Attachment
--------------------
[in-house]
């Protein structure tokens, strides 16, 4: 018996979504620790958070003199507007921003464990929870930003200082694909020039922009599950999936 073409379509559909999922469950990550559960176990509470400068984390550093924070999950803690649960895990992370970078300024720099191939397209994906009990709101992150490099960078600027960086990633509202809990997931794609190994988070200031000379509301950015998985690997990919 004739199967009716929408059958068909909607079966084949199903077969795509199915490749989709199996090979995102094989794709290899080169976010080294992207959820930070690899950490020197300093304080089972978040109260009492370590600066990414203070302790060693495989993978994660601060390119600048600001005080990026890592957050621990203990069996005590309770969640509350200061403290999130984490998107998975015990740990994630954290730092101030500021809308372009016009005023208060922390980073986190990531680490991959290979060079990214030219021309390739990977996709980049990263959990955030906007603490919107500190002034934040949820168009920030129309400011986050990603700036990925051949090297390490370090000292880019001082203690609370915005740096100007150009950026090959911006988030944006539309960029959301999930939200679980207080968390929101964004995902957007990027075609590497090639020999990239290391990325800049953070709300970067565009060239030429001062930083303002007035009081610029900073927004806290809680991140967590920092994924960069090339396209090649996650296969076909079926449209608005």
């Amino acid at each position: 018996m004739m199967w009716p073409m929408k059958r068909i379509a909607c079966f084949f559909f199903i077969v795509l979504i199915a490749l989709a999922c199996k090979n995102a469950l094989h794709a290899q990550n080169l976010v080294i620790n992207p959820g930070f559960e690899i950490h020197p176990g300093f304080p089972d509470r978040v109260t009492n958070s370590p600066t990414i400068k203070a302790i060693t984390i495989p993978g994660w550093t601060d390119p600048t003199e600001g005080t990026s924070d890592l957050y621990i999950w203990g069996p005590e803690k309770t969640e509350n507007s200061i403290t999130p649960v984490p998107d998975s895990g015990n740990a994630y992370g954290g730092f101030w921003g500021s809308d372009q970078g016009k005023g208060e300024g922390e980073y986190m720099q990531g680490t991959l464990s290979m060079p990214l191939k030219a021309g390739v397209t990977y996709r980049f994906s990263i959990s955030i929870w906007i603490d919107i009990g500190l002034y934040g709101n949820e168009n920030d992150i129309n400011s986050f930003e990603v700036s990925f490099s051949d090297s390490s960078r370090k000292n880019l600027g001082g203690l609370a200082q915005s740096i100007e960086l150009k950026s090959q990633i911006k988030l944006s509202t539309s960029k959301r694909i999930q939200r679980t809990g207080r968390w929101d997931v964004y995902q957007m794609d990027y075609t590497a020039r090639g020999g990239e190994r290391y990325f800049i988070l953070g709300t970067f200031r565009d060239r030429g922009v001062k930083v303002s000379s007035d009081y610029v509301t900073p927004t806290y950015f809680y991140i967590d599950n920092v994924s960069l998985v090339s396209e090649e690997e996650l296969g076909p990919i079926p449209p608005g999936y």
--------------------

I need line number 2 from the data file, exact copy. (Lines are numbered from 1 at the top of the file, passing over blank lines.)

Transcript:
């Protein structure tokens, strides 16, 4: 018996979504620790958070003199507007921003464990929870930003200082694909020039922009599950999936 073409379509559909999922469950990550559960176990509470400068984390550093924070999950803690649960895990992370970078300024720099191939397209994906009990709101992150490099960078600027960086990633509202809990997931794609190994988070200031000379509301950015998985690997990919 004739199967009716929408059958068909909607079966084949199903077969795509199915490749989709199996090979995102094989794709290899080169976010080294992207959820930070690899950490020197300093304080089972978040109260009492370590600066990414203070302790060693495989993978994660601060390119600048600001005080990026890592957050621990203990069996005590309770969640509350200061403290999130984490998107998975015990740990994630954290730092101030500021809308372009016009005023208060922390980073986190990531680490991959290979060079990214030219021309390739990977996709980049990263959990955030906007603490919107500190002034934040949820168009920030129309400011986050990603700036990925051949090297390490370090000292880019001082203690609370915005740096100007150009950026090959911006988030944006539309960029959301999930939200679980207080968390929101964004995902957007990027075609590497090639020999990239290391990325800049953070709300970067565009060239030429001062930083303002007035009081610029900073927004806290809680991140967590920092994924960069090339396209090649996650296969076909079926449209608005």